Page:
Climate change that predates the instrumental period of direct weather observations is known as palaeoclimate change. Palaeoclimatology provides a longer perspective on climate variability that can improve our understanding of the climate system, and help us to predict future climatic changes as a result of man-made global warming. Evidence for palaeoclimatic change can be obtained by the study of natural phenomena which are climate-dependent. Such evidence comes from palaeoclimatic records.
Many natural systems are dependent on climate. From these it may be possible to derive palaeoclimatic information for variables such as temperature or rainfall. Such proxy or indirect records of climate contain a climatic signal. Deciphering that signal is often a complex business. Four types of palaeoclimatic record are commonly analysed for past climate variations. These include historical records, glaciological records (for example ice cores), biological records (for example tree rings), and geological records (for example ocean sediments).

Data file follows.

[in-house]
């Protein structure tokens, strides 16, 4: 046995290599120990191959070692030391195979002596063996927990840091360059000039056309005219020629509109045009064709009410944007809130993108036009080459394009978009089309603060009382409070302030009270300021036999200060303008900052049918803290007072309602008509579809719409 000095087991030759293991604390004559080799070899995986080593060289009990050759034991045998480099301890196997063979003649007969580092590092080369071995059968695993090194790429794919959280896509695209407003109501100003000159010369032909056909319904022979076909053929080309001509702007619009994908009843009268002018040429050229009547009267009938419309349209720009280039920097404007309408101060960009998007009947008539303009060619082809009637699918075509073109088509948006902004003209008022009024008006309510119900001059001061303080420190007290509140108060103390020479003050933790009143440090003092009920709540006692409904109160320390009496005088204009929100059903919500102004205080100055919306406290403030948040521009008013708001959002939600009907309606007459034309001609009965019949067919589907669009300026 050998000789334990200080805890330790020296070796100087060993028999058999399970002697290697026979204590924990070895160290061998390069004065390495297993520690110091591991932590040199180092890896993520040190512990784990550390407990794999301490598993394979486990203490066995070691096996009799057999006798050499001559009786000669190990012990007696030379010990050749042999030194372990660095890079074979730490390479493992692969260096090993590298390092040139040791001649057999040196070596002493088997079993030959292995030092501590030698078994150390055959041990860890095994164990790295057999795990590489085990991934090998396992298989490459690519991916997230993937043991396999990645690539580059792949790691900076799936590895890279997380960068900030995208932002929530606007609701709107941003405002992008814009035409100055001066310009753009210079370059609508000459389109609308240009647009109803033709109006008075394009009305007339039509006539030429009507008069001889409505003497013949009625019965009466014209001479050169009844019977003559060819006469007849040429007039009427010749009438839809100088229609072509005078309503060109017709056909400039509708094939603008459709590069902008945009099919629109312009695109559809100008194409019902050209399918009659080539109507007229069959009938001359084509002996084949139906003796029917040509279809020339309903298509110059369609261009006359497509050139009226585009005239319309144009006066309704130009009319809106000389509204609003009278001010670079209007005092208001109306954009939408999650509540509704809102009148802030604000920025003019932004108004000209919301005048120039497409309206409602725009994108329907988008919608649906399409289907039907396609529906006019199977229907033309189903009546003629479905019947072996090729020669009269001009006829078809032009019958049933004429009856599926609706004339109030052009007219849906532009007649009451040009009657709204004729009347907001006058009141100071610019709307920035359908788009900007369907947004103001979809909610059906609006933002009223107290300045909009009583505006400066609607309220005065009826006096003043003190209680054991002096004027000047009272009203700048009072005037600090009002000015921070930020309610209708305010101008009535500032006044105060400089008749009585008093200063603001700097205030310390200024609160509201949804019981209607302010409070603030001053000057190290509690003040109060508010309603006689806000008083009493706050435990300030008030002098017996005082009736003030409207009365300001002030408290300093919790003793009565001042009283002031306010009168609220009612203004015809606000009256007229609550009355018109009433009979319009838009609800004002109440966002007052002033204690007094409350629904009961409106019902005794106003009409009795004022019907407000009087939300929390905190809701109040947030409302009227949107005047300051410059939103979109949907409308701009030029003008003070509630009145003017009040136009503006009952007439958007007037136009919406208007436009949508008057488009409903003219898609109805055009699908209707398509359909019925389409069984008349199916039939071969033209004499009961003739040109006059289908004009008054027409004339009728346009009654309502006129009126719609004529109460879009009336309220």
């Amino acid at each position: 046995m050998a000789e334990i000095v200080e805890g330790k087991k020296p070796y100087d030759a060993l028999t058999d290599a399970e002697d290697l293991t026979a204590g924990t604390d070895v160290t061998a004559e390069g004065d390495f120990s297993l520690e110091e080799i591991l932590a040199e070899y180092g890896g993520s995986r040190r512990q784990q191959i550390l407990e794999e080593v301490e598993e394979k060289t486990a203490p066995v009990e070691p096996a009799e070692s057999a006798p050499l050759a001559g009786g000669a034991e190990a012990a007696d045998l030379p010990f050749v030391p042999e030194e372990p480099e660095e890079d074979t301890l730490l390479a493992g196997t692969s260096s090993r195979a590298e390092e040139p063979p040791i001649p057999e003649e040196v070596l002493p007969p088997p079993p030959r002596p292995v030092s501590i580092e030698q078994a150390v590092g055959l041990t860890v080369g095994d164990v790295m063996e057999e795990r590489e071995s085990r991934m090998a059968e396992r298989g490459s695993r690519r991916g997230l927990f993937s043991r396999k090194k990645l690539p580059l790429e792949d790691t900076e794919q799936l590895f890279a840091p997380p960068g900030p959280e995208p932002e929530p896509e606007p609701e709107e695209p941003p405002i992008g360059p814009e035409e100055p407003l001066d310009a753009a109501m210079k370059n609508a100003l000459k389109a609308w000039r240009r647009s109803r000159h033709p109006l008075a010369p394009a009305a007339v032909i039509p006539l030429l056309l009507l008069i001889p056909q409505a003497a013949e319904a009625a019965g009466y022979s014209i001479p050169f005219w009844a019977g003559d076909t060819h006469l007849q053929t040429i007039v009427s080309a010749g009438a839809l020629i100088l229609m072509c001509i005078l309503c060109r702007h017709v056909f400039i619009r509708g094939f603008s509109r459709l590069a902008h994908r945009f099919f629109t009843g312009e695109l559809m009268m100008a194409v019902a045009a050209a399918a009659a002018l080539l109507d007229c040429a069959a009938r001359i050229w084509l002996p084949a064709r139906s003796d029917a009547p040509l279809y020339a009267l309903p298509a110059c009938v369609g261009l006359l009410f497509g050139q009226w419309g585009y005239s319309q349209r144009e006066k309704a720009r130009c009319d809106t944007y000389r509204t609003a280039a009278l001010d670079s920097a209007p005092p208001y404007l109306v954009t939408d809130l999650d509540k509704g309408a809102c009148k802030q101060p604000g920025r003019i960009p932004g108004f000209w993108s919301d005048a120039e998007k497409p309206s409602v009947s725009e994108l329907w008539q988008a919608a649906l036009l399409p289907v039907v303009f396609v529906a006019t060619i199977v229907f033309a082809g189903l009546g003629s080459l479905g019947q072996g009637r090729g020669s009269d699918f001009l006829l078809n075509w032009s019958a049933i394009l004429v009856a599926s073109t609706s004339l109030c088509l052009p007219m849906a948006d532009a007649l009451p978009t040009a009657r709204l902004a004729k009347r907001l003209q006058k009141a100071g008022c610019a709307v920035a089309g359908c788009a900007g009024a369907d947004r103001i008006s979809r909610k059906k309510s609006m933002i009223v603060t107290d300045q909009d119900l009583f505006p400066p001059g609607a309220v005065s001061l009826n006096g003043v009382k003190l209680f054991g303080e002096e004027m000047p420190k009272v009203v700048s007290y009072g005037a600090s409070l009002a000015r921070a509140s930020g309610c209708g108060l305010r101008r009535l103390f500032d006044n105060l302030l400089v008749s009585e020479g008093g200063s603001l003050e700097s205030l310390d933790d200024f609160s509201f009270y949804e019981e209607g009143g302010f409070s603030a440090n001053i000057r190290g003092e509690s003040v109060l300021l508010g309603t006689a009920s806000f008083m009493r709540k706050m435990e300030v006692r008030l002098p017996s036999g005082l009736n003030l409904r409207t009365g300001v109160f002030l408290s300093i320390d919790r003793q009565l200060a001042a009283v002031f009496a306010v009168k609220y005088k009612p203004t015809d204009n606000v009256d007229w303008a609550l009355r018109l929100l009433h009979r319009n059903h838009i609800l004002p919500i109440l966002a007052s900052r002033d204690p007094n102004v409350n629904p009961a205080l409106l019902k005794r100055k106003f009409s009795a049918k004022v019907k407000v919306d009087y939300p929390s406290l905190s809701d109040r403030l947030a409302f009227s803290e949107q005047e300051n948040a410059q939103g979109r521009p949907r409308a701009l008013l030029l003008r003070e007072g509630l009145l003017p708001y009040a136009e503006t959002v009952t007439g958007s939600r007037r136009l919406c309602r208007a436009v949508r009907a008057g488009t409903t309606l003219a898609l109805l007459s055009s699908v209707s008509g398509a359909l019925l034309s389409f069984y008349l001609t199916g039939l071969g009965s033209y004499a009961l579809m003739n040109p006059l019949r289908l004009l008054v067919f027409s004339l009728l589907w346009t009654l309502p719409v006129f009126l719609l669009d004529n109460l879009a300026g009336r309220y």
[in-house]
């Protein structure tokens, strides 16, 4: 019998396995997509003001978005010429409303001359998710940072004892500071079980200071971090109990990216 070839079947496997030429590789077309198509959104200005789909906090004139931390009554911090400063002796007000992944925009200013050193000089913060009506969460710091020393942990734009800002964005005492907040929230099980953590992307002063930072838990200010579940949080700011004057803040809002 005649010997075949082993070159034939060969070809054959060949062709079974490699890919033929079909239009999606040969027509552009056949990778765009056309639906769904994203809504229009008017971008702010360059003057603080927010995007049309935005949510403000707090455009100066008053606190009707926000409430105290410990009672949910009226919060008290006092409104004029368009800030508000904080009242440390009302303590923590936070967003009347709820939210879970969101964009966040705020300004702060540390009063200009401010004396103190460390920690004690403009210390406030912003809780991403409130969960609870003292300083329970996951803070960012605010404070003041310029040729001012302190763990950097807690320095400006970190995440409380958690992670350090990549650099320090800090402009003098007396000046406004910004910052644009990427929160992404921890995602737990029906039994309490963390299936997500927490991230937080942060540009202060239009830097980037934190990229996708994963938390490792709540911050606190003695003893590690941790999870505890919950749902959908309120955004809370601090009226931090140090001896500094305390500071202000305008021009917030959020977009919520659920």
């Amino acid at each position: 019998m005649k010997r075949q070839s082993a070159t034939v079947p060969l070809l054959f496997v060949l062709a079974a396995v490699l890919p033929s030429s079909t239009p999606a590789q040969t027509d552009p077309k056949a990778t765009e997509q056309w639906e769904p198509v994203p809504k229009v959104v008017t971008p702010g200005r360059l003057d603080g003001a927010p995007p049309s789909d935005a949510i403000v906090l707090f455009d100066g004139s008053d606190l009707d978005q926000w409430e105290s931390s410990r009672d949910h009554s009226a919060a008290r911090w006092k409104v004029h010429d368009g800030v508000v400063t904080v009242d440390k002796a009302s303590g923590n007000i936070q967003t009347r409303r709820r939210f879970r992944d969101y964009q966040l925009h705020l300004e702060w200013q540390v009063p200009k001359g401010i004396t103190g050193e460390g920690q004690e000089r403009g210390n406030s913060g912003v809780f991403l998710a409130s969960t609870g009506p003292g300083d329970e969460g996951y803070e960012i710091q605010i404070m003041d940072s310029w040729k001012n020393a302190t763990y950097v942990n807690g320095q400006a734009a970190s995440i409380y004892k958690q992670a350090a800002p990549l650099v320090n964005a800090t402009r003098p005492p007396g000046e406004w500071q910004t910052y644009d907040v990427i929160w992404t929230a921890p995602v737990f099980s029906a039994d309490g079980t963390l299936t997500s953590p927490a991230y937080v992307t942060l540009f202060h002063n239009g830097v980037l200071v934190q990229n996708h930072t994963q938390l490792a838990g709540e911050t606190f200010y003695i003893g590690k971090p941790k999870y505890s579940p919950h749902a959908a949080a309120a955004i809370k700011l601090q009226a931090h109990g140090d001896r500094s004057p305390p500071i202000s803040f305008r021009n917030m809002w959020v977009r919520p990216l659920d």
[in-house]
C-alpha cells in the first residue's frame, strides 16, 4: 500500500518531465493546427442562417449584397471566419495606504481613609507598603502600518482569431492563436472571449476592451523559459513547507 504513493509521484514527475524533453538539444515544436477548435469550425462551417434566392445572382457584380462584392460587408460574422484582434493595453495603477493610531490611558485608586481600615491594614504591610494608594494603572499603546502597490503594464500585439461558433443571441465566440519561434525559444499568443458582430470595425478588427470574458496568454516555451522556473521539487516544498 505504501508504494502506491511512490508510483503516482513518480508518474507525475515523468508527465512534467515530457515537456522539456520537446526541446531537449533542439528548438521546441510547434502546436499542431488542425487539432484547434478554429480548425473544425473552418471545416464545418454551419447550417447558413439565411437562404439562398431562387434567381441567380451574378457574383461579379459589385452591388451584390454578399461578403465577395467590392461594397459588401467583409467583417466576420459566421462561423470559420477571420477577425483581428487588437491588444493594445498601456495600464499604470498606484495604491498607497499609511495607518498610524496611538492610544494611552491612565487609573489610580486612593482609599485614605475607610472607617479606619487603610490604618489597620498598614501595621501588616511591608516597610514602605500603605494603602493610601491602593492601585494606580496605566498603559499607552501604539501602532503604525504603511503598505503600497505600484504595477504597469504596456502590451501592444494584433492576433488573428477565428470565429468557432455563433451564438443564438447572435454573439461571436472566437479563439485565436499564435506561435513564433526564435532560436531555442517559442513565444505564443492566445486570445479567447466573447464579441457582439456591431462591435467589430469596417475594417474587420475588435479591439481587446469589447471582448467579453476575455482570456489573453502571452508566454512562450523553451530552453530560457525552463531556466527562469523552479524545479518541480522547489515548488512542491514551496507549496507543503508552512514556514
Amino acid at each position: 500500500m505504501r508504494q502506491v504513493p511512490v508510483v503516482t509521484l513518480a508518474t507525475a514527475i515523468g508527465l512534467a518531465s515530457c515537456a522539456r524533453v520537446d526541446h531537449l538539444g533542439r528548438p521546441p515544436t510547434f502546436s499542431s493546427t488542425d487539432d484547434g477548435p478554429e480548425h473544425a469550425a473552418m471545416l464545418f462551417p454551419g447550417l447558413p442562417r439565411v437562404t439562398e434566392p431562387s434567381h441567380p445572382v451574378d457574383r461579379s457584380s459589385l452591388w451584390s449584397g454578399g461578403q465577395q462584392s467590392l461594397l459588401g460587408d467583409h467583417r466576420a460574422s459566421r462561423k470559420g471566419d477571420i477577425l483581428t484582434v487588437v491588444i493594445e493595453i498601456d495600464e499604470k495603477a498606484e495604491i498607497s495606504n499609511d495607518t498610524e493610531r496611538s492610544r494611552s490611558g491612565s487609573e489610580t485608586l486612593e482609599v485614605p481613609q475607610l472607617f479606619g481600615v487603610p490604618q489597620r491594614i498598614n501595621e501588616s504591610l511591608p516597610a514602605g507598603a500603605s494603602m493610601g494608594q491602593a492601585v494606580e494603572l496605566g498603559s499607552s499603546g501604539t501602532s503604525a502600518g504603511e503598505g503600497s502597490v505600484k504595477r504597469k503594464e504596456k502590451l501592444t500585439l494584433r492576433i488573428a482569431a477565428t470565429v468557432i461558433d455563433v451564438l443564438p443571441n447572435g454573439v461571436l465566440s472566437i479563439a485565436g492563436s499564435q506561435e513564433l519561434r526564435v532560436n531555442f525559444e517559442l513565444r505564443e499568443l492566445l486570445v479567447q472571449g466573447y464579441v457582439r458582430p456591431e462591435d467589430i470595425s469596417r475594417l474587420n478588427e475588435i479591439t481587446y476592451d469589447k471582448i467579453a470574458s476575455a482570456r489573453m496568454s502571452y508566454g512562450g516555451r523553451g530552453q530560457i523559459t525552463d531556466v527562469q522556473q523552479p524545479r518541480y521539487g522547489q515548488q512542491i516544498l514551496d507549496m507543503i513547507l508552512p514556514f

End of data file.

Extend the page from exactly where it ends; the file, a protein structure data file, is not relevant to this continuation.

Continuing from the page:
The suitability of a particular palaeoclimatic record for reconstructing a past climate will be largely dependent upon the time scale of past climate change under study. Recent climate changes during the last few thousand years can be reliably reconstructed from tree ring analyses, which often yield continuous records and provide high-resolution (annual or even seasonal) data. Over the longer term, ice cores and sea sediments offer information about palaeoclimates stretching back hundreds of thousands of years, although the data resolution may not be as fine. Generally, the further back in time we go the greater the margins of uncertainty that will be attached to palaeoclimatic reconstructions.